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I have a Sears gas-fired water heater, installed in February of 1999, in my house. It will not drain either. I removed the original plastic drain valve and replaced it with a brass nipple and ball valve. It still will not drain no matter how many hot water faucets I open. It WILL drain if I manually open the Temperature & Pressure (safety) valve. I think the reason has to do with the heat trap nipples installed.
 
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Old 03-21-13, 03:52 PM
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I think the reason has to do with the heat trap nipples installed.
I think Furd is right.

Don't drain, just open the drain valve and let the water pressure flush it out.
I also agree with Gilmorrie. There's no reason to DRAIN the tank to flush the sediment. Leave the water supply to the tank OPEN and simply open the drain for enough time to flush whatever has accumulated.

[note: thread has been moved from the HOME HEATING BOILER forum]
 
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Old 03-21-13, 04:13 PM
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[Your water heater won't drain without breaking the suction.]
Opening up a hot water faucet elsewhere inside the home is supposed to mitigate the vacuum effect (break the suction). I tried with on and with several other hot water faucets open in the house and still no water came out of the drain valve.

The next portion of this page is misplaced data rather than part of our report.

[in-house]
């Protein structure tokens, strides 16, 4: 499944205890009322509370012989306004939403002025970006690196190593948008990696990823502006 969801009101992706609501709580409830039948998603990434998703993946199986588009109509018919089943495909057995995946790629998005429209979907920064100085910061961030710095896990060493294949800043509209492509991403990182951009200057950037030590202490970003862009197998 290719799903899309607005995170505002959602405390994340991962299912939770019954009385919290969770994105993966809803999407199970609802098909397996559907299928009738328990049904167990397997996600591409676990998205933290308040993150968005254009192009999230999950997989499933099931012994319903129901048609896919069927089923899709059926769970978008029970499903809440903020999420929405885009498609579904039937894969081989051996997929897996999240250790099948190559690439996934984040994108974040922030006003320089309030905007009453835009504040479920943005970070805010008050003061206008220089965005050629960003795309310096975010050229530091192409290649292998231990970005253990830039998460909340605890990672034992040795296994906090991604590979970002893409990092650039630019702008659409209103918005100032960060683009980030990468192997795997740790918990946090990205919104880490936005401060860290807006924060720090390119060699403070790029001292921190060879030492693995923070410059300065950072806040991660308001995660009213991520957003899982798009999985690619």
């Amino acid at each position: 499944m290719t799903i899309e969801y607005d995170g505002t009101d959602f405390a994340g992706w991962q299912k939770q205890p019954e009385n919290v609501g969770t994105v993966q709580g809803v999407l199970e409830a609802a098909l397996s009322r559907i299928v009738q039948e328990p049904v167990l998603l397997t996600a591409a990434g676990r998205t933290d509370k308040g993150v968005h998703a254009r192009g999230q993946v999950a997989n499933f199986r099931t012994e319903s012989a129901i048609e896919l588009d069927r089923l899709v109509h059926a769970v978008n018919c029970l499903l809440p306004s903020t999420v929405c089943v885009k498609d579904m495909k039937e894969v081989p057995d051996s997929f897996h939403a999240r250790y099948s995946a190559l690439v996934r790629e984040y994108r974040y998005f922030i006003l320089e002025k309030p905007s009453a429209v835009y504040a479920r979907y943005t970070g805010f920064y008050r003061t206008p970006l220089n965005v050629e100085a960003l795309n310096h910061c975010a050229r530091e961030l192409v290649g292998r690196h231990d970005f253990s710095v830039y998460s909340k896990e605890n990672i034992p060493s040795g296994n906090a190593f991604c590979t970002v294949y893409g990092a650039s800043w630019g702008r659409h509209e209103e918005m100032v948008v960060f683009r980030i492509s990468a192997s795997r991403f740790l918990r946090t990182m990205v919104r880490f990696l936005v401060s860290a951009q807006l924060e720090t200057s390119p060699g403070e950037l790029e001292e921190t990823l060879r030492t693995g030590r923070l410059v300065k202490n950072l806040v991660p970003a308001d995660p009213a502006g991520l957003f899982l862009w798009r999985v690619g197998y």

[Don't drain, just open the drain valve and let the water pressure flush it out.]
Do you mean open up the drain valve only long enough to let any sediment out as opposed to draining the tank completely? If I can't even break the suction to begin with.
 
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Old 03-21-13, 04:22 PM
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Leave the supply water on and fully open the drain valve. Wait about ten seconds and fully close the drain valve. If the water came out really muddy then wait an hour and do it again, repeating until it runs clear. Do this once or twice a year as necessary.
 
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Old 03-21-13, 05:10 PM
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Thanks Furd. I did open the supply water after seeing no water was coming out of the drain valve initially. I had it open only long enough to run outside and check the hose (probably 60 seconds max). The water was clear and I didn't see any sediment at all. Perhaps any sediment that might have come out got washed away. Also, the water was just barely lukewarm... probably due to the cold water supply mixing in with what was already in the tank; still I expected it to be warmer. I will try again tomorrow just as you stated above. Will let you all know how things went. Thanks!
 
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Old 01-11-14, 04:55 PM
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Same problem: Water Heater Does Not Drain When Attempting to Flush